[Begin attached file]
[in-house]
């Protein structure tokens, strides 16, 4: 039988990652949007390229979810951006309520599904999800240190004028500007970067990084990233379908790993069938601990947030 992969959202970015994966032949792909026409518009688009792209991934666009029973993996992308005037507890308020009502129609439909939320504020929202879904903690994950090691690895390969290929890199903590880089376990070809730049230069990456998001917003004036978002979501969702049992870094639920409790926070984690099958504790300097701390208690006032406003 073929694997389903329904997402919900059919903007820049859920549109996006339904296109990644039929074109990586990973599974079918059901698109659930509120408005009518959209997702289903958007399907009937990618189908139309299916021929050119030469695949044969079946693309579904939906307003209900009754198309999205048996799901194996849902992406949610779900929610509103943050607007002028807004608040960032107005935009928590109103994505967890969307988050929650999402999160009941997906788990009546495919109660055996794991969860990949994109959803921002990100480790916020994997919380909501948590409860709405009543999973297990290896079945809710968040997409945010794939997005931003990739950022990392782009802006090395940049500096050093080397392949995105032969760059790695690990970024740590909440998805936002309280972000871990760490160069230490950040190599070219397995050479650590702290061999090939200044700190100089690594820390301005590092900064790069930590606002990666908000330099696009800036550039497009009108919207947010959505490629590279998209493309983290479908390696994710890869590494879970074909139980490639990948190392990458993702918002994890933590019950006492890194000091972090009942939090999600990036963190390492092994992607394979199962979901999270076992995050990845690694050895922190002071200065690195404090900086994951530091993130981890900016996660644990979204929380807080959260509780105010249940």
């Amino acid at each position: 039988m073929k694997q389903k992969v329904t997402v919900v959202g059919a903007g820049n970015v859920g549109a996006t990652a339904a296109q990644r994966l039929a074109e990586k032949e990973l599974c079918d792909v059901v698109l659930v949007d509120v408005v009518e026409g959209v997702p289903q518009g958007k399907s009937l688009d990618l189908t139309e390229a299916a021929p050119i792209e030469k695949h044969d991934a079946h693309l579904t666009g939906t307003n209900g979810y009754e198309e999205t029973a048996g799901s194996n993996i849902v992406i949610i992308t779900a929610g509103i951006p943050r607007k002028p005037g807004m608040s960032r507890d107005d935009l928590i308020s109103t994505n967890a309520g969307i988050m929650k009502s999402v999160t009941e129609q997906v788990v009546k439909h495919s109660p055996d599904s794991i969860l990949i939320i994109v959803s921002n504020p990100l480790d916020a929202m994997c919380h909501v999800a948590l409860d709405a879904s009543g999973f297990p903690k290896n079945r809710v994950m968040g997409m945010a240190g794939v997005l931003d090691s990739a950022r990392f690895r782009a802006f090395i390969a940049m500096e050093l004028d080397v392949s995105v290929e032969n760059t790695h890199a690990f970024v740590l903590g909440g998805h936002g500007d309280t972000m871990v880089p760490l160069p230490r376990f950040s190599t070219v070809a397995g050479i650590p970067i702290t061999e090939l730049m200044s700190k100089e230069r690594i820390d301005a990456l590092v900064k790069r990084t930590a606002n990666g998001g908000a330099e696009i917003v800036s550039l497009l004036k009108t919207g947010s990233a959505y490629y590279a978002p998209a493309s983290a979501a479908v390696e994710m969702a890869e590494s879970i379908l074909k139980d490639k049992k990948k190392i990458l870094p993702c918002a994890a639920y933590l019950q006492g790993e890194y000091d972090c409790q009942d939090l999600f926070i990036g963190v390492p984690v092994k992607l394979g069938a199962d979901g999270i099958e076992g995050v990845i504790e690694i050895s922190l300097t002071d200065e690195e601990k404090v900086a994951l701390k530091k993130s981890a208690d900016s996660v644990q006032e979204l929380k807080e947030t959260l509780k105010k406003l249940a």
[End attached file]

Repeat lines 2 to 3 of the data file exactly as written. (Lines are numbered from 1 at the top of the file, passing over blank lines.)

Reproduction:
């Protein structure tokens, strides 16, 4: 039988990652949007390229979810951006309520599904999800240190004028500007970067990084990233379908790993069938601990947030 992969959202970015994966032949792909026409518009688009792209991934666009029973993996992308005037507890308020009502129609439909939320504020929202879904903690994950090691690895390969290929890199903590880089376990070809730049230069990456998001917003004036978002979501969702049992870094639920409790926070984690099958504790300097701390208690006032406003 073929694997389903329904997402919900059919903007820049859920549109996006339904296109990644039929074109990586990973599974079918059901698109659930509120408005009518959209997702289903958007399907009937990618189908139309299916021929050119030469695949044969079946693309579904939906307003209900009754198309999205048996799901194996849902992406949610779900929610509103943050607007002028807004608040960032107005935009928590109103994505967890969307988050929650999402999160009941997906788990009546495919109660055996794991969860990949994109959803921002990100480790916020994997919380909501948590409860709405009543999973297990290896079945809710968040997409945010794939997005931003990739950022990392782009802006090395940049500096050093080397392949995105032969760059790695690990970024740590909440998805936002309280972000871990760490160069230490950040190599070219397995050479650590702290061999090939200044700190100089690594820390301005590092900064790069930590606002990666908000330099696009800036550039497009009108919207947010959505490629590279998209493309983290479908390696994710890869590494879970074909139980490639990948190392990458993702918002994890933590019950006492890194000091972090009942939090999600990036963190390492092994992607394979199962979901999270076992995050990845690694050895922190002071200065690195404090900086994951530091993130981890900016996660644990979204929380807080959260509780105010249940």
């Amino acid at each position: 039988m073929k694997q389903k992969v329904t997402v919900v959202g059919a903007g820049n970015v859920g549109a996006t990652a339904a296109q990644r994966l039929a074109e990586k032949e990973l599974c079918d792909v059901v698109l659930v949007d509120v408005v009518e026409g959209v997702p289903q518009g958007k399907s009937l688009d990618l189908t139309e390229a299916a021929p050119i792209e030469k695949h044969d991934a079946h693309l579904t666009g939906t307003n209900g979810y009754e198309e999205t029973a048996g799901s194996n993996i849902v992406i949610i992308t779900a929610g509103i951006p943050r607007k002028p005037g807004m608040s960032r507890d107005d935009l928590i308020s109103t994505n967890a309520g969307i988050m929650k009502s999402v999160t009941e129609q997906v788990v009546k439909h495919s109660p055996d599904s794991i969860l990949i939320i994109v959803s921002n504020p990100l480790d916020a929202m994997c919380h909501v999800a948590l409860d709405a879904s009543g999973f297990p903690k290896n079945r809710v994950m968040g997409m945010a240190g794939v997005l931003d090691s990739a950022r990392f690895r782009a802006f090395i390969a940049m500096e050093l004028d080397v392949s995105v290929e032969n760059t790695h890199a690990f970024v740590l903590g909440g998805h936002g500007d309280t972000m871990v880089p760490l160069p230490r376990f950040s190599t070219v070809a397995g050479i650590p970067i702290t061999e090939l730049m200044s700190k100089e230069r690594i820390d301005a990456l590092v900064k790069r990084t930590a606002n990666g998001g908000a330099e696009i917003v800036s550039l497009l004036k009108t919207g947010s990233a959505y490629y590279a978002p998209a493309s983290a979501a479908v390696e994710m969702a890869e590494s879970i379908l074909k139980d490639k049992k990948k190392i990458l870094p993702c918002a994890a639920y933590l019950q006492g790993e890194y000091d972090c409790q009942d939090l999600f926070i990036g963190v390492p984690v092994k992607l394979g069938a199962d979901g999270i099958e076992g995050v990845i504790e690694i050895s922190l300097t002071d200065e690195e601990k404090v900086a994951l701390k530091k993130s981890a208690d900016s996660v644990q006032e979204l929380k807080e947030t959260l509780k105010k406003l249940a």